ISPs launch legal attack on world

Four leading Internet service providers (ISPs) have filed six lawsuits against hundreds of defendants who they are calling the world’s worst spammers, including a Kitchener, Ont.-based man and his two sons.

Yahoo Inc., American Online Inc., EarthLink Inc. and Microsoft Corp. jointly announced on Wednesday the first lawsuits under the new U.S. anti-spam law called Controlling the Assault of Non-Solicited Pornography and Marketing (CAN-SPAM) — an effort to crack down on unsolicited e-mail. CAN-SPAM came into effect Jan. 1.

The CAN-SPAM law provides new enforcement tools for e-mail, ISPs and law enforcements, and criminalizes specific tactics spammers use to spread junk e-mail, according to a statement released by the four companies. The law allows for penalties against large-scale spammers.

“If you’re a spammer…this is not a great day for you,” said Randall Bow, AOL executive vice-president and general counsel. Ultimately, we’re going to locate you and sue you.”

In the lawsuit, Yahoo alleges, Barry Head and his sons Eric and Matthew, who all live in the Kitchener area, were on the company’s “most wanted” spammer list for sending millions of spam messages.

In January 2004, Yahoo Mail allegedly received approximately 94 million e-mail-messages from The Head Corporation — a collection of three companies operated by the Head family which includes Gold Disk Canada Inc., Head Programming Inc. and Infinite Technologies Worldwide Inc.

Charges in the lawsuit include disguised identity; unsolicited commercial messages including solicitations for life insurance, mortgage and debt consolidations; deceptive subject lines; sold personal data, where the defendants allegedly collected personal information and sold the data; and false domains and font tricks to hide randomized text in an attempt to circumvent the Spam guard filter.

The Heads could not be reached for comment at press time.

Although many of the defendants use computers outside of the U.S. to send spam, the companies believe they will be able to use the CAN-SPAM law to bring the defendants into U.S. court, said Nancy Anderson, deputy general counsel at Microsoft.

Spammers who think the U.S. can’t prosecute them because they operate offshore believe in a “myth,” Anderson said. Their spam causes damage to U.S. ISPs and consumers, she added.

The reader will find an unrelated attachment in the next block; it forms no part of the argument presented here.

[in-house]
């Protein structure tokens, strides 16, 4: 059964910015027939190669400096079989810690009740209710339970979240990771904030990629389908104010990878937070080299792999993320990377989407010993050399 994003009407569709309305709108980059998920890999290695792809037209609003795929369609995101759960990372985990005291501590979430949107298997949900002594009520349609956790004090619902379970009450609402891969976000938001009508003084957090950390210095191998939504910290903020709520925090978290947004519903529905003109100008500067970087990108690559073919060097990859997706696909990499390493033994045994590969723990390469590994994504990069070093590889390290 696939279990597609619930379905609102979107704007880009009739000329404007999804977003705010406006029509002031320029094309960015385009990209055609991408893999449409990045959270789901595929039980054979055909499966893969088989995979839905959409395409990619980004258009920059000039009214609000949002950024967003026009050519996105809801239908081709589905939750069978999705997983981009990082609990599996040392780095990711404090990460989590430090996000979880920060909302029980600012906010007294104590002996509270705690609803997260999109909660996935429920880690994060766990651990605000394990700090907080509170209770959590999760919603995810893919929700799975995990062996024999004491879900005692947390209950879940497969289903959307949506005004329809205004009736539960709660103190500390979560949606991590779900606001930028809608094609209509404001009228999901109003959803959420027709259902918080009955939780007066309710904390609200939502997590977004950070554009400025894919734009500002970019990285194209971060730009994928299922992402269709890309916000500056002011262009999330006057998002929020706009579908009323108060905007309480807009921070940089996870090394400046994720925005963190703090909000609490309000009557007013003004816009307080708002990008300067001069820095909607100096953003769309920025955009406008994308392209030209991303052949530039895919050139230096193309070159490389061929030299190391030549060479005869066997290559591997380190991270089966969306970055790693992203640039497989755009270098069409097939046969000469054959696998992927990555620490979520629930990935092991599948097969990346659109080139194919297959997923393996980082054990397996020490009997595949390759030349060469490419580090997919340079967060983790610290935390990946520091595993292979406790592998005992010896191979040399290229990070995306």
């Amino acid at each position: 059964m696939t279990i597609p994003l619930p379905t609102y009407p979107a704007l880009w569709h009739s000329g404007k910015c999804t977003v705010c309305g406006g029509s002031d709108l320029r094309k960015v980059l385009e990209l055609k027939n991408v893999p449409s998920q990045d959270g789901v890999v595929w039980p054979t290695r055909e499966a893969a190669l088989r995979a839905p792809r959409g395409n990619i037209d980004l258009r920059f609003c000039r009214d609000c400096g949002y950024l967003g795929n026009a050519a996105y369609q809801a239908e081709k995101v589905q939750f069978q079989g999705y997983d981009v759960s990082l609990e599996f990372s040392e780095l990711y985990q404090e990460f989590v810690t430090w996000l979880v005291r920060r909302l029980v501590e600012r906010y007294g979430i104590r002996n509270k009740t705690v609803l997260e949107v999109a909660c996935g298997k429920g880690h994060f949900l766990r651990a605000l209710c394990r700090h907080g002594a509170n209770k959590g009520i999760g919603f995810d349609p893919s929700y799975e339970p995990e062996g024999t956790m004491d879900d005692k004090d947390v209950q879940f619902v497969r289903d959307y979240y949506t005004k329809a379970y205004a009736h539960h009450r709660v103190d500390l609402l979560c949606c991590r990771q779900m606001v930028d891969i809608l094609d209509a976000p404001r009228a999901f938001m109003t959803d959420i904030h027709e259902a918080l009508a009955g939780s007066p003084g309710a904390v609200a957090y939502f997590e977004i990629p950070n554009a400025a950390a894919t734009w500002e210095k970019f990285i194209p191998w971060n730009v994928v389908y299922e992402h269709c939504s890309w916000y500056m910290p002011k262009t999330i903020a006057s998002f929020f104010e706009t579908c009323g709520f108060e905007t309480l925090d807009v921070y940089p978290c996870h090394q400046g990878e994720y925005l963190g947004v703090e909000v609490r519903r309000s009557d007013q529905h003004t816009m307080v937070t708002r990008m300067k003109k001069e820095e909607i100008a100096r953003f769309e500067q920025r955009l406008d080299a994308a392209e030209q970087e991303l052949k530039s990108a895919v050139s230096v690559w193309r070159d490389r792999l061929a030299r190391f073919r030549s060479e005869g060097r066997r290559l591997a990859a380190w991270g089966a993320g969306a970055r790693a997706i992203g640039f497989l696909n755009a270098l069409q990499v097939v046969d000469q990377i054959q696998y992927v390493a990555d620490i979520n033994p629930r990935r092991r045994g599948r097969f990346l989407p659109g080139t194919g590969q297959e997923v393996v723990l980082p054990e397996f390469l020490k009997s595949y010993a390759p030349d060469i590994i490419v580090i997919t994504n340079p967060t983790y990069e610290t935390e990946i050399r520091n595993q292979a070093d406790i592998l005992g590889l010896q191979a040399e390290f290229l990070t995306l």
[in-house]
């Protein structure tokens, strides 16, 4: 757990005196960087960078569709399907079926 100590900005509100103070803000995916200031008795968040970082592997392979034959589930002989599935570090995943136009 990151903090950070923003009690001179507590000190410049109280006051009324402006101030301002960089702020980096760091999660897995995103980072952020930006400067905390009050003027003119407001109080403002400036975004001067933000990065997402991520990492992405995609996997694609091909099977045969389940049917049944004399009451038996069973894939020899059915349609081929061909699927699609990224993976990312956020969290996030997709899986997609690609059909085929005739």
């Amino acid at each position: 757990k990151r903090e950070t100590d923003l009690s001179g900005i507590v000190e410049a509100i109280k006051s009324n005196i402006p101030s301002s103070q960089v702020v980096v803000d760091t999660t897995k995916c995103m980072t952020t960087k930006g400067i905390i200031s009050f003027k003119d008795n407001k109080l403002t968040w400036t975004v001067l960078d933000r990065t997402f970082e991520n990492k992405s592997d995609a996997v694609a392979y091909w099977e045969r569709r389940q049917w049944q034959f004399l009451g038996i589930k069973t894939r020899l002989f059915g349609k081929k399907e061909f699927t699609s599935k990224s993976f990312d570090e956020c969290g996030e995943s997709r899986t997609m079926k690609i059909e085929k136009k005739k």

The companies said that beyond today’s major enforcement efforts, spam continues to drain time, resources and network space from online companies and inhibit the online experience of consumers across the medium.

“We’re only a couple of subpoenas away from standing on someone’s doorstep,” said Les Seagraves, vice-president, chief privacy officer and assistant general counsel at EarthLink.

Bernice Karn, a partner at Cassels Brock and Blackwell LLP in Toronto, said the U.S. is proporting to have a lot of extra territorial jurisdiction and to regulate the activities of people around the world, but the reality is, they can’t.

“U.S. jurisdiction ends at the border,” Karn said. “If I were acting for the [Canadian] defendants, the first thing I would be arguing is that they [U.S] courts have no jurisdiction over me and it’s not the appropriate forum to bring the case and therefore it should be thrown out.”

She said for these types of jurisdictional cases, the process to determine if U.S. law can have any effect on anyone outside of that country will be a lengthy one. Karn explained that she was surprised the major ISPs in the U.S. didn’t start applying CAN-SPAM within the U.S. first.

“It’s a basic rule, when you’re suing people, whether its in this kind of legislation or anywhere else, the practical reality is that you try to sue where the defendant is so you can get at the defendant’s assets,” she said.

Karn said she isn’t entirely sure the CAN-SPAM legislation will do a lot in the end to regulate the delivery of unsolicited mail.

“There seems to be a lot of ways that spammers can get around it,” she said, adding that technical measures have to be taken to combat spam.

“I think that at the end of the day that will be more effective than any kind of legislation,” she said.

Tristan Goguen, president of Internet Light and Power (ILAP) — an ISP in Toronto, said he applauds any effort on the part of law enforcmenet agencies to bring spamming to the public view and to put pressure on large-scale spammers.

“I think we are going to need to have a mix of solutions, both legal and technical to solve these problems,” he said.

The four U.S companies formed an anti-spam alliance in April 2003.

Each company announced its own anti-spam lawsuits, often against unknown individuals listed at “John Doe.”

– With files from IDG News Service

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